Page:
Richard Peteka

Troy, this is Rich. What we tried to do is really point you guys to the MD&A and that expense section and what those are, and those were indeed legal and professional fees. And we did -- we're very deliberate in noting that they're nonrecurring to help you with your modeling going forward. But we really can't go into each of the line items on the P&L and break that out. Those are moving around as well as we look at various things or do certain things with our business.

Troy Ward - Stifel, Nicolaus & Co., Inc.

Okay, fair enough. And then one last one, similarly though in the income statement. Obviously, there was a reduction in the investment adviser due to a prior payment of unearned portions, what it says in the MD&A. Is there something we need to adjust in our models with how we're calculating the investment fee going forward for this adjustment?

Richard Peteka

No, Troy. Everything is as is, and you don't need to adjust your model.

Operator

Your next question comes from the line of John Stilmar with SunTrust.

John Stilmar - SunTrust Robinson Humphrey, Inc.

Just really quickly, I think we've touched on this earlier, and this kind of goes back to Rick's point earlier. You've identified Wall Street and sponsors as really kind of the 2 core parts of your business. And with all due respect, this could be a layup answer, right, but the surety of capital, how does that actually flow through, at least, in terms of the types of the conversations or the changes in types of products that you're actually able to provide today? For instance, bridge financing, are you able to now backstop larger deals that banks are probably a little more skittish with because they don't have the exit of capital markets? And how does that shape the types of opportunities that we should start to look for coming out of your portfolio? Because, as you talked about, having capital and volatility is really a good thing for your business. I'm trying to put a little bit more of a ring fence around what might some of those opportunities start to look like other than clearly doing things like secondary market activity. Just curious, if you could maybe describe for me the types of opportunities you're seeing today and how that might fit with the current market conditions.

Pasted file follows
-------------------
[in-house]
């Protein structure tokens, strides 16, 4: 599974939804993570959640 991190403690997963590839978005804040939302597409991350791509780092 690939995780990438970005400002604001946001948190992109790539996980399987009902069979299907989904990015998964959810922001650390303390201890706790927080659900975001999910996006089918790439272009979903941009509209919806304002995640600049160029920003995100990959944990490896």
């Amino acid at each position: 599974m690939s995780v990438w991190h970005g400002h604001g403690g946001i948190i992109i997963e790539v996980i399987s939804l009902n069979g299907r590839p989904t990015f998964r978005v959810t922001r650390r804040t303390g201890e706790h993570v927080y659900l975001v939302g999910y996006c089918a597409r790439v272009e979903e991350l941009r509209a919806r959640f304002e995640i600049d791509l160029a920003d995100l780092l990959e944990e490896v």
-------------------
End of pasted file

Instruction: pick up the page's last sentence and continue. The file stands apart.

James Zelter

Sure. Being careful -- and I'll talk about this quarter but I think there are names in our portfolio, whether it was the Altegrity, inVentiv, SeaCube. Those are all names that, that business model that you espoused and we certainly argue is the key to our business model. We think that it's going to be, as we sit right here right now, a large if not predominant portion of our activity going forward in this environment. The reality is there was a very fluid bridge loan commitment marketplace by banks over the last 6 to 12 months. I would say that in the last 6 to 7 weeks, you've seen a dramatic tail off in the desire to make those commitments. And when there's a tail off and a desire to make those commitments, that vacuum is filled by us and, candidly, some of our very large peers. So we look at the high-yield market as hundreds and hundreds of buyers. We look at the private high-yield market and the mezz market as a handful of buyers. And it's that supply-demand dynamics that we think is good for our business, and over time, with a thoughtful approach, will allow us to get our average yield on our portfolio in the right direction in a positive manner.

Patrick Dalton

And John, one of the things that as we look at the bridge loan, that's really a new market opportunity that didn't exist a couple of years ago. I mean, really, it was post the cycle, banks seeing the downside of underwriting too much risk and not looking to offload some of that risk, so that created a bit of a market opportunity for us to get involved early with good companies, do a lot of work, choose to get -- backstop the transaction only required to fund that if it gets funded at the caps or the high yields that we want. If it gets done at a lower yield in the market, we have the option to buy it or not, and so that's a nice place for us to be. But it really starts with -- these are companies that we want to own at a certain price. If the high-yield market's hot and second lien market's hot, they get done cheaper, that's fine. We’ll have already done the work. We’ll put it into our library of information so that if it does trade off at some point in the future, we have a credit view. But that's really a new phenomenon. We expect that's something that's going to continue.